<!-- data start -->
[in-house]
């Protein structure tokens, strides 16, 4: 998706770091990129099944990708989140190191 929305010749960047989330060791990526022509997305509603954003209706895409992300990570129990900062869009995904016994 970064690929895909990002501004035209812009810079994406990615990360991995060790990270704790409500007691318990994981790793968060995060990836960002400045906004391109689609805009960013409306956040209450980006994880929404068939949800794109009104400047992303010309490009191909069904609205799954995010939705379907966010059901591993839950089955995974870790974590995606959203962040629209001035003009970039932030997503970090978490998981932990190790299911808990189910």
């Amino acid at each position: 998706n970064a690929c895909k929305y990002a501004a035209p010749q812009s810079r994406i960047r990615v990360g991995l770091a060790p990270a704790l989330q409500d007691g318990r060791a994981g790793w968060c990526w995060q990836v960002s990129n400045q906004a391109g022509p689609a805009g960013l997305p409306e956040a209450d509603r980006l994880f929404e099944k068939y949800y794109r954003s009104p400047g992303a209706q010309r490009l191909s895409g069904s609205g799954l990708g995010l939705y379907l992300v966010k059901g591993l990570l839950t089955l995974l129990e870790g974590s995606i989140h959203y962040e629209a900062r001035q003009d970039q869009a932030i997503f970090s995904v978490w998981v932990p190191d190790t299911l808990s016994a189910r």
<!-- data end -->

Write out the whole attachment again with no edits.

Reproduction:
[in-house]
């Protein structure tokens, strides 16, 4: 998706770091990129099944990708989140190191 929305010749960047989330060791990526022509997305509603954003209706895409992300990570129990900062869009995904016994 970064690929895909990002501004035209812009810079994406990615990360991995060790990270704790409500007691318990994981790793968060995060990836960002400045906004391109689609805009960013409306956040209450980006994880929404068939949800794109009104400047992303010309490009191909069904609205799954995010939705379907966010059901591993839950089955995974870790974590995606959203962040629209001035003009970039932030997503970090978490998981932990190790299911808990189910």
């Amino acid at each position: 998706n970064a690929c895909k929305y990002a501004a035209p010749q812009s810079r994406i960047r990615v990360g991995l770091a060790p990270a704790l989330q409500d007691g318990r060791a994981g790793w968060c990526w995060q990836v960002s990129n400045q906004a391109g022509p689609a805009g960013l997305p409306e956040a209450d509603r980006l994880f929404e099944k068939y949800y794109r954003s009104p400047g992303a209706q010309r490009l191909s895409g069904s609205g799954l990708g995010l939705y379907l992300v966010k059901g591993l990570l839950t089955l995974l129990e870790g974590s995606i989140h959203y962040e629209a900062r001035q003009d970039q869009a932030i997503f970090s995904v978490w998981v932990p190191d190790t299911l808990s016994a189910r």